REVIEW: Dead bodies piling up, clueless cops and an elusive killer whose motive is as mysterious as the killer himself. It’s a familiar story for a serial killer saga that plays out in the picturesque rolling hills of Kasuali – a sleepy hill station rocked by gruesome murders of innocent teenage girls. Untouched by such chilling crimes, the local cops have barely any experience or expertise to tackle a case of such mind-numbing cruelty and precision. Enter Arjan Sethi – a struggling director, who has been studying serial killers for his script that unfortunately has no takers. Reluctantly, he takes up a junior level job in the Kasuali police force that is in denial of a serial killer lurking in their town. So it’s time for Arjan to put his knowledge about the anatomy of a killer’s mind to test.
Director Ranjit Tewari and his writer Aseem Arrora build a real world around this whodunit that moves at a consistent pace with regular spurts of tension and thrill. The film justifies its name ‘Cuttputlli’ – the kind of wordplay you will understand after watching it. It’s a sharp adaptation of a Tamil film ‘Ratsasan’, which was in turn based on a chilling true story of a Russian killer, convicted of killing seven teenage boys in and around Russian Soviet between 1964 and 1985.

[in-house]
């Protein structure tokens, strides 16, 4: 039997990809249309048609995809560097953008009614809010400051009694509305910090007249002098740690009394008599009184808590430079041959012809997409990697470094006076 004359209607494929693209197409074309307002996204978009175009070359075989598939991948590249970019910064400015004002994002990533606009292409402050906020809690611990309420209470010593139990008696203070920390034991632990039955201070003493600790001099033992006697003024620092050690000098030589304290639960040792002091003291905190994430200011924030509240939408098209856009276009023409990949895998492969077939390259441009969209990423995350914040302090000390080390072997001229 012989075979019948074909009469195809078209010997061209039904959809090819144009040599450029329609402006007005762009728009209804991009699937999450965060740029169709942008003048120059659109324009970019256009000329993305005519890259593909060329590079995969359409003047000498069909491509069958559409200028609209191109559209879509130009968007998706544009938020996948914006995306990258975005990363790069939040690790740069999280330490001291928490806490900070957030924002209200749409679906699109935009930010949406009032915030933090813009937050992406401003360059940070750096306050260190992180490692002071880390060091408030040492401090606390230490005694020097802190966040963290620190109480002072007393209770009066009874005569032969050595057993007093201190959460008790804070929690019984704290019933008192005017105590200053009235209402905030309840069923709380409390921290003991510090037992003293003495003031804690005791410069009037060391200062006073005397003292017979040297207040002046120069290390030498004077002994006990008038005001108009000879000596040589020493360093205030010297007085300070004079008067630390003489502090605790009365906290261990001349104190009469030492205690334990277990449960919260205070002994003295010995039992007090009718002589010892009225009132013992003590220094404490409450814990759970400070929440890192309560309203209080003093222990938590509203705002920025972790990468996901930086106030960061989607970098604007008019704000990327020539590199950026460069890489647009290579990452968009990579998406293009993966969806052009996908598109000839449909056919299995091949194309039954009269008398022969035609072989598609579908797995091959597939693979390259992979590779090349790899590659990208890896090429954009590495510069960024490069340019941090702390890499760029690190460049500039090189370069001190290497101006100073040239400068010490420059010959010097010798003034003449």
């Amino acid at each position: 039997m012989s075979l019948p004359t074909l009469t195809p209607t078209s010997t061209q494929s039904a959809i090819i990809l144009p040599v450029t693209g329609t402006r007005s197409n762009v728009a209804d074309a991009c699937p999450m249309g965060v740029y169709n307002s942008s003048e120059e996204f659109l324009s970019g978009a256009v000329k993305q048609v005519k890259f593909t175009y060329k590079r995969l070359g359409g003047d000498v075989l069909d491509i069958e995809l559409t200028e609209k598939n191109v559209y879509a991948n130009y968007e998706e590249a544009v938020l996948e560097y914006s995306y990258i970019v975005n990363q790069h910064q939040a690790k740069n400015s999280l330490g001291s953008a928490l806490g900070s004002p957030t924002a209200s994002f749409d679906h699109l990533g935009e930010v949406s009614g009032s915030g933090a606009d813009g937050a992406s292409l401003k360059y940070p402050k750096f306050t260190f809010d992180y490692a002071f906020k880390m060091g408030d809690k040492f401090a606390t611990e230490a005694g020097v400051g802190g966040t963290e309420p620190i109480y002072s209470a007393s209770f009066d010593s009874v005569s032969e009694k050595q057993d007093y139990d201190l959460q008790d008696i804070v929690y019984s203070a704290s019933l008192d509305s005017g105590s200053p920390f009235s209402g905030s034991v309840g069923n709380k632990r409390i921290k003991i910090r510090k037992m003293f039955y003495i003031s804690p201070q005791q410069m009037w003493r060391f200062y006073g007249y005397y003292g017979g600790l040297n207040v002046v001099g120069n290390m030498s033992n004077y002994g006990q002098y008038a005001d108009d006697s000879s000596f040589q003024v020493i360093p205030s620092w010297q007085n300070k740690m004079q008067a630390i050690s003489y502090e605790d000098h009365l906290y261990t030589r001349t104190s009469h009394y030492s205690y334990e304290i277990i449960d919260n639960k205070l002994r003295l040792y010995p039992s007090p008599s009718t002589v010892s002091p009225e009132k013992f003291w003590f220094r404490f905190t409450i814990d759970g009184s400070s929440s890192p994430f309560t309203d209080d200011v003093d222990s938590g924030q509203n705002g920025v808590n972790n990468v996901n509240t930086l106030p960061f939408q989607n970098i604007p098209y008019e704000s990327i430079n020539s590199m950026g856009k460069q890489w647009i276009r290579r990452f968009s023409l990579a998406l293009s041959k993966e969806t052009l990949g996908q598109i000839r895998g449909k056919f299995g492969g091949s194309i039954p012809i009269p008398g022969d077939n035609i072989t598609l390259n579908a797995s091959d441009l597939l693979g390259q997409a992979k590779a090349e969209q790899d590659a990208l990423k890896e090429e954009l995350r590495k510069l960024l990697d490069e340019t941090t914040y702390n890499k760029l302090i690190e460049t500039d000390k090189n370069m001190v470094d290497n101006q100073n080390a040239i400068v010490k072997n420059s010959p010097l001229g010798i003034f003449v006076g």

This means the source material is quite strong and so intriguing that it immediately evokes interest in genre fans. However, there are times when the sheer naivety of the writing sticks out. Some of the telltale signs given by the killer and the predictability of his next move is so apparent that as an audience we constantly seem to outwit the investigators. Akshay Kumar’s struggle to be taken seriously by his superiors feels real and the actor makes every effort to look the part of a 36-year-old bachelor, as projected in the film. He is back in the uniform but here he is in a much restrained avatar than his usual fiery self. Rakul Preet looks resplendent in a simplistic role of a school teacher. She makes her presence felt in the limited scope of her role. Sargun Mehta delivers comfortably as a tough talking top cop. Chandrachur Singh is aptly cast as Arjan’s wise brother-in-law.
A crime thriller needs a terrific background score. One that doesn’t interfere with the storytelling but heightens the tension in the narrative. ‘Cuttputlli’ does well in that department. The action is natural and the blood and gore are kept to a minimum despite the abject depravity of the killings. Chandan Arora’s edit is crisp but you cannot help wanting to race down to the big reveal in the end.
With its cold and damp setting in a nondescript hill town, ‘Cuttputlli’ gets the eerie atmospherics of a campy whodunit quite right. It goes to the extremes of a serial killer’s psychopathic exploits keeping in mind the sensibilities of its target audience.